Prosthetics: Enhancing Human Capabilities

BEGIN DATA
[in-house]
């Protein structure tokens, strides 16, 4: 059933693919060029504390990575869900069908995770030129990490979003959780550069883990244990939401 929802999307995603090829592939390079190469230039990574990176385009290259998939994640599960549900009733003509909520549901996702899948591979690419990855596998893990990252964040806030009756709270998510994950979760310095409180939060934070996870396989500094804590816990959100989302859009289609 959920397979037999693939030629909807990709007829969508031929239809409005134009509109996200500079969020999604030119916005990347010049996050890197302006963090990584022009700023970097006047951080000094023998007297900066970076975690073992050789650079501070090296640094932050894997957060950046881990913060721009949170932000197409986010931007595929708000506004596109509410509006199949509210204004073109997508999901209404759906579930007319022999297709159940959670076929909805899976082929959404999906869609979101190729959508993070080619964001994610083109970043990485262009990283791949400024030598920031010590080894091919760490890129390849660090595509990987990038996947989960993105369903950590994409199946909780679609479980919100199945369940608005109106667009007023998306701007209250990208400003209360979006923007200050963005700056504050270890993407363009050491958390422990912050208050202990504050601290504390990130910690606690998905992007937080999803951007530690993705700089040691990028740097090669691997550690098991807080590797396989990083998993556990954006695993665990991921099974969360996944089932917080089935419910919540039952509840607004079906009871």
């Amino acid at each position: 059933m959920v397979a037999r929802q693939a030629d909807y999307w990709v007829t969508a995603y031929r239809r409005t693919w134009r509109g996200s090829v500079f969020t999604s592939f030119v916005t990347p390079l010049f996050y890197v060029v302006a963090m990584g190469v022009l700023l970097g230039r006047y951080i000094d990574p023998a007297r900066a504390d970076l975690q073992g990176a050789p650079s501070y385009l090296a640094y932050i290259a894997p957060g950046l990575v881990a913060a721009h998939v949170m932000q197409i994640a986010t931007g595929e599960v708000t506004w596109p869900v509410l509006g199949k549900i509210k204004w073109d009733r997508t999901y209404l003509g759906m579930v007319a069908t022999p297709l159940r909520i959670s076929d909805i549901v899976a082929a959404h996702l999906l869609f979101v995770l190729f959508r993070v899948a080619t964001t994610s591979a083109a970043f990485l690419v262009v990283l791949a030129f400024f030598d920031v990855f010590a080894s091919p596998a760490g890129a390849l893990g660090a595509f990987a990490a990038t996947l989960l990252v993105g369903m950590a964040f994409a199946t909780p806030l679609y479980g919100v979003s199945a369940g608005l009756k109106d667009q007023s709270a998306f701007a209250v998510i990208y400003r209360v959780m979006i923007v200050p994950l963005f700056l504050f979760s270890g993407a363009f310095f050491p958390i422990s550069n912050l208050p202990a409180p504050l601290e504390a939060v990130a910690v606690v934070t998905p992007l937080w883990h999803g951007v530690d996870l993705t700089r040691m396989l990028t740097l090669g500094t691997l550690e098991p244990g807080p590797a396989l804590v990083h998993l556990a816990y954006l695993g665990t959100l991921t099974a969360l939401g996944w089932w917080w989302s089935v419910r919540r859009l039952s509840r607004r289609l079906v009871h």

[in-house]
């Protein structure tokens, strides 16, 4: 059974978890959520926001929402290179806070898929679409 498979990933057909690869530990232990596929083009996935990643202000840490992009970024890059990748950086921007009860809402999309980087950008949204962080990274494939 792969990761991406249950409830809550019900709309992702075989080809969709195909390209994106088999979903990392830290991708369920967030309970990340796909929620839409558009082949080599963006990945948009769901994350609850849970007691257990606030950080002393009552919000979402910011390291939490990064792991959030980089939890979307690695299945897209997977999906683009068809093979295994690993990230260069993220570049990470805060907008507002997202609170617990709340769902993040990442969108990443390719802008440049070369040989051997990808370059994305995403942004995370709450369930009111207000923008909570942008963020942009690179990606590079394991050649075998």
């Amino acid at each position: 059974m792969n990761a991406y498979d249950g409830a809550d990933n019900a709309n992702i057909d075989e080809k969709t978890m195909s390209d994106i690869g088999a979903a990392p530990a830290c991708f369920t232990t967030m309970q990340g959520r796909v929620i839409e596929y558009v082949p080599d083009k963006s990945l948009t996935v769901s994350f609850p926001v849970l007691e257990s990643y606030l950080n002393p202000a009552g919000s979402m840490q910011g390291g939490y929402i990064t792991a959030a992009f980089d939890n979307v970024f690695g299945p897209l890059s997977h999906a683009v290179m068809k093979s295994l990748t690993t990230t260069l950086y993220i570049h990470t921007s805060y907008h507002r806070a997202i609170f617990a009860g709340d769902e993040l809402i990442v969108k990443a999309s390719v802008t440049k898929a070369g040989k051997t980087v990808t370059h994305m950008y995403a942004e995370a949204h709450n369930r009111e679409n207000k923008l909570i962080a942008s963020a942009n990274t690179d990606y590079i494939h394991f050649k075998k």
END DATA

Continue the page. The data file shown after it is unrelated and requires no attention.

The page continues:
By the third of June eighteen sixty one America was war as the echoes of Kevin Hire Faded at Fort Sumter thousands of southerners joined the confederate army among them was an eighteen year old engineering student market the first mass produced affordable prosthetic lamp. I'm Walter Isaacson and you're listening in another way after serving today's world was turned upside down Kareem comes true I went from being able to somebody that might even be super abled into trail blazers and original podcast from Dell Technologies Cereal College before the civil war she says a battlefield amputees prospects were Graham the chances are they won't be able to have might say Craig Hutto is part by McMahon arms legs over three million amputees every year who need a new or replacement we don't have any money shrouded in worry James hangers family listen and wait it then on back after which hanging is freed in a prisoner exchange and return to his family home seemingly crippled for life can bend he can lift it with his muscles it means that he can hold onto a banister but he can come downstairs on although it's not digital it's or a dime shift and I think that sound of this young engineer coming downstairs and being able to walk into his parents parlor and everything changes rubber bumpers with a hinge knee and ankle for James Hanger the first recorded amputee of the civil war it was the beginning of his prosthetic would mimic a natural limb his wooden leg car from the wood used to make Balance Inc a lot of noise there's a lot of banging shuffling back and forth and I think they're generally concerned about his condition emily mayhew is a historian at London's in mm-hmm the kind of goes into his room for three months and his family sit down in the Paula of their house a May worry about him it was a genesis moment in modern prosthetics hangar was determined that unlike the straight un-imaginative peg legs of his era the day that I think of as being this real turning point they hear his door open and then they hear something extraordinary and it's James Hanger on the prosthetic leg aesthetic fitted by going to have a short relatively miserable life on crutches boesak somewhere where they can't really move they're all wheelchairs but then also available to people that day and Philip by Virginia Hangar was captured after cannonball tore through his leg a union surgeon amputated his joie something a little bit more subtle than that what really drives Madsen are unexpected survivors. Emily may you it's the unexpected survivor. A catastrophic injury to a lamb might be a death sentence union and confederate surgeons became adept at performing amputations in the field just as a civil war had transformed a nation it changed Madison and prosthetics to where in the past the global enterprise that he would oversee until his death in nineteen nineteen and which still bears his name today hanger would go on to develop on both sides of of the American civil war the surgeons get incredibly skilled they get very quick station they learn that the best thing back with a knee joint that he is an engineer has designed and he's coming down status because he's designed leg where the knee can bend and if the when the Great War began in nineteen fourteen the prosthetics industry was ready but battlefield surgeons were not prostatic fit after the patient is gone home is to leave as much flesh and muscle as possible the needs of thousands of civil war throughout the wars of the twentieth century prosthetic technology changed little yet battlefield drivers fueled a growing aesthetics industry which soon found itself serving a new category of clients prosthetics is is not only tens of thousands of them by some estimates we always talk about how much war drives medicine in fact it's not so much roads the creation of very large factories while they have in common with war is that they injure young men who are going to have long lives by the twentieth century prosthetics manufacturers including James Hangers company had expanded to Europe they would just in time people understand that perhaps people can survive wounds that they would otherwise they would have been taught that people will will die for to commute to work this is where an old pirate trope save the day one of the things that the hooked hand has a resurgence add that there was a concern particularly amongst the British medics but if they show too much material they showed too many images that it's going to put off up to hold on to a bicycle handball or indeed the ball of one of the new underground trains or one of the buses and they can still go to work as of James Hanger soon after the Vietnam era all of that changed new technologies from composites advances in robotics nineteenth century maintaining their quality of life often dependent on their ability to take on an industrial job and just as importantly biomechanical innovation and the microprocessor opened a vast possibilities for aesthetic users to the your helicopter getting them to very well-staffed Field Hospital of highly experienced surgeons and so lives would have been lost otherwise are in fact say the young doctors coming and joining up with the war effort so although the industry the processing industry is ready the medical profession is not ready not brightest minds and prosthetics it soon became evident that these advances would help overcome barriers that had lingered since the days of James Hanger Medicine made huge advances mobile army surgical hospitals in Korea or mass units revolutionized battlefield of a natural Ma'am since eighteen ninety that mission has driven many of the brightest minds of the British aesthetics firm blatch driven by by the military it's driven by the demands of industrialization so very large-scale industrial projects the laying of railways the digging of canals the lane art the digital age would see a number of Eureka moments at Blackford but not the instant solution kind you see in the movies such as how to design for static lag dig negotiate stairs steep grades or uneven ground with relative ease evacuation of casualties highly trained paramedics the team medic in the field saving a life getting them onto to a motorized ambulance that the person who lives to require more treatment to require the prosthetic limb that's the thing that really changes medicine but unquestionably mattress links system and above the knee prosthetic lamb who ankle and knee talk to each other and coordinate their actions life losing both legs it was medical dictum before the outbreak at the beginning of the nineteen sixties but if you lost both your legs your quality RV visions I think the Eureka moment comes from when you are involved in in a it was also this idea it's it's perhaps one of the most extraordinary developments in prosthetics isn't made in the prosthetic company it's made in the field hospital and providing amputees with unprecedented ease and confidence it combines four microprocessors and seven centers Addison a decade later in Vietnam care for the wounded became even more efficient you got fast Alex and pneumatics adapt to changes in the terrain today the link system is used by roughly three to four thousand your ability and strength a decade later they introduced microprocessors to static knee and eventually an ankle empties for Said's a hedy refining the technology is good but it's only worthwhile wanted widely accessible and you and we're GonNa send you home yet for all the surgical advancement prosthetic limbs themselves at advanced little since and they're going to have long lives where they want to walk all be able to ride a bicycle for the upper body amputees the old of prosthetics isn't technology but finding ways to manage pain emily mayhew we know that in the left but they're also experiencing phantom limb pain so they're experiencing pain and really distracting sensations in the limbs in the nineteen eighties the team at Blackford pioneered the use of carbon fiber prosthetics providing more flexibility across from me an ankle joints these components a constantly gathering and exchanging data allowing the leg to adjust it's ideal I really the most significant challenge for a prosthetic wearer Zaidi agrees for his team pain management falls under the first produce it when can we make available for everyone I'm what features can be ad which will move one step closer towards the totality Habilitation Zahid he and his team also understand that one of the great barriers in the field kingdom in particular fifty percent of prophetic whereas experienced pain to the point at which they are unable to work and interestingly I don't want to use really fifty years ago how is this going to be relevant and also the American civil war is is is really again the scale and the horror of the injuries are so bad stap if the joint of oppress static limb can talk to one another to govern movement how long before prosthetic limb is connected directly to the brain for one group of trailblazers it would take a chance encounter with a raccoon the to seize that or essential for successful prosthetic comfort and confidence managing the effects of discomfort or sweat in in process and in my experience the creative parts of it comes from not being scared off every solution residual limb is no less important than the mightiest micro processes and situational awareness sensors Ashley want to use the word interesting because actually tragically they're experiencing two kinds of pain they're experiencing residual pain so that's pain in what they've got left in the body that they've in my dream I think you'll rica moments happen instantly saheed Zahid he is a technical director at Blackford I take percent improvement in pain outcomes for prophetic wearers from the first World War so in one hundred years we haven't got very far on what is there was just enough time between the American civil war and the first World War for it to be a new generation of doctors for them to look back and say well this further to the applied physics lab at Johns Hopkins University in Maryland Melissa Really A it's a phenomenal story who are lower right arm or husband rushed to the emergency room where it was determined that the raccoon did not he's a phenomenal individual Mike McLaughlin is vice president of research for the tail tack and the former Chief Engineer To answer that question Canton Ohio it's early one June morning in two thousand fifteen when Melissa was to control me it was natural thing to do now why not together and complete that picture that thinking led to carry rabies but did carry a severe infection over the weeks that followed the wound worsened then became sapped that December listen loomis right arm would have to be amputated above the elbow her surgeon since is because people want to be able to hold a bicycle handful so even if they'd lost an upper limb whether they look they've lost hand for the elbow or the shoulder they want if he's GonNa be very poor and the chances are you weren't you weren't going to survive in Vietnam War the surgeon say will if you lose growth your legs we're going to save you we're going to save you loomis or the commotion and our Backyard Her dogs cornered a raccoon your instinct to protect all three animals kicked in so in Vietnam this is the point at which we see a really significant cohort in our era so not from the first or been in our era of two people who on the scale that's required so many of the lessons that those southern and northern doctors learn on the battlefields in the American civil war will be relearned on the western front its mission is to create upper body artificial limbs that were store near Natural Motor and sensory capability to upper limb amputees and those are the ones that move your muscles so you move your hand or your arm and then you have sensory nerves that allow you know your your receptors in your head if somebody has an amputation the limits gone but the nerves that used to say run down to the hand or still there and they're just not going anywhere since two thousand and six they've been working on a program initiated by Darpa the Defense Advanced Research Projects Agency behind all advanced prosthetics is the right surgery and proper Rehab Melissa's case the surgeon Dr Aj Seth not only did the prostatic arm respond to commands from this brain it went one better fee piece of muscle somewhere in her upper arm and we could detect that with those knows rematch Melissa work with McLaughlin Stein at Johns Hopkins gene feelings and sensations back to her brain and brain in conversation and so this is at the applied physics lab so the surgeon that did Melissa's operation to remove her arm what he wanted to do was to ensure actually feed it back to those those same nerves and she actually will perceive it as sensation in your fingers Akhoon by the tail moving quickly she caught the raccoon and released it over the fence but not before the animal at bit without breaking it and Mike McLaughlin it just the beginning of what's possible in neuro prosthetics breath and then when the prosthetic encounters of an object we can actually take that sensation say pressure mclachlan can cars prosthetics for for many years was very static field wasn't a lot of progress made really amazing because which essentially doing is tapping into the the old circuits so the brain remembers that the arm used to be there and it's really within the past ten to fifteen years that we've really seen connor this merging of you know advance things three D. printing has from many become part of the renaissance initiatives in the works then enable amputees engineering mechanical engineering electrical engineering computer science biology altogether to to really do some very remarkable pieces of muscle so now she thought for example if she wants to move her index finger the nerve that used to fire the muscles that would pull those tendons would now flex a little caves and bundled together is hypothermia set in and with it disorientation four days melted together I mean the tools we have now are still pretty crew it when you move your your hand you're involving you know probably a hundred billion neurons in that task no longer got we've done some research on our cohort for amputees from Iraq Afghanistan in the twenty first century and win yet we know that there's been about a one the hospital with her was diagnosed with severe frostbite soon after both his legs were amputated below the knees able personal insights he vividly recalls the labeling that came with becoming an amputee after that the next innovation felt self evident I think having been Sokoto line call and we map the nerves in your arm to interact with the prosthetic what he did was a technique known as targeted re innovations and so what targeted re innovation does is actually give those nerves a place to go and see how basically two types of nerves you have the motor a still remembers where those nerves went so it becomes a very easy way for someone like Melissa to control the prosthetic because she can think about moving the prosthetic and it'll move on this line of thought was unacceptable and I quickly realized that that was complete nonsense I wasn't broken the technology that was it's where to him. The renaissance is just beginning not only disproportional her embodied the media labs will work he provides in value today professor her leads a prosthetics innovation team at the MIT media lab in Cambridge Massachusetts purrs creative outlook early in his recovery he realized that the artificial part of himself was malleable and could assume offered to me was absolutely ridiculous it was without computation without sensing without actuation they were dumb limbs lacking any any number of shapes and functions he developed a specially crafted pair of percents legs slightly longer and lighter than natural ones that actually made him a better climber the prosthetic developed at the media lab today is to scan and print their own customized aesthetics dramatically reducing the time and cost of manufacturing affordable I couldn't really put the hand in the sort of line of time and say that was a time to me it was more the question of when can be masked without looking at a percentage hand Melissa could grasp Styrofoam Cup without crushing it and pick up an egg proteins it's Oregon's tissues to really have a more clean cohesive communication between the nervous is the time when designers design they view the human body as in variant and unchangeable and they designed components to fit that unchain or that she was able to use you know in advance prospects and he'd been kind of watching what people had been had been doing in the field and was was aware of it allowing him to walk run jump and even dance with the confidence that generations amputees could not have imagined the weather change faced with hundred mile an hour winds and a wind chill of minus one hundred and ten degrees Fahrenheit the two men Doug Snr Hers Team Imagines Advanced Prosthetics Moving sports beyond the sort of running blades that Oscar pistorius system and synthetic computation as a walking illustration of his team's work professor hers legs are we're seeing you know just a handful of those right now blatch words heeds he believes where the renaissance of prosthesis elegantly robotic looking a number of computers and dozen centers work with a series of muscle like actuators behind all these remarkable initiatives or equally remarkable people one fan morning Janet I was told by doctors and nurses all of society that the technology was wonderful it was what we had it was always going to be what we had the feel like one single twenty four hour period death felt they were discovered by snow shore and airlifted was an animal lover and volunteer at the start counting dog pound she ran out to see that one of the dogs at the because most humans can walk but we can't describe how it works and they're they go up and down steps and slopes and their their legs are doing these extraordinarily complex movements and they're they're magnificent human machine I'm Walter is changing body we're relaxing that in your own body design and were think thinking about how can we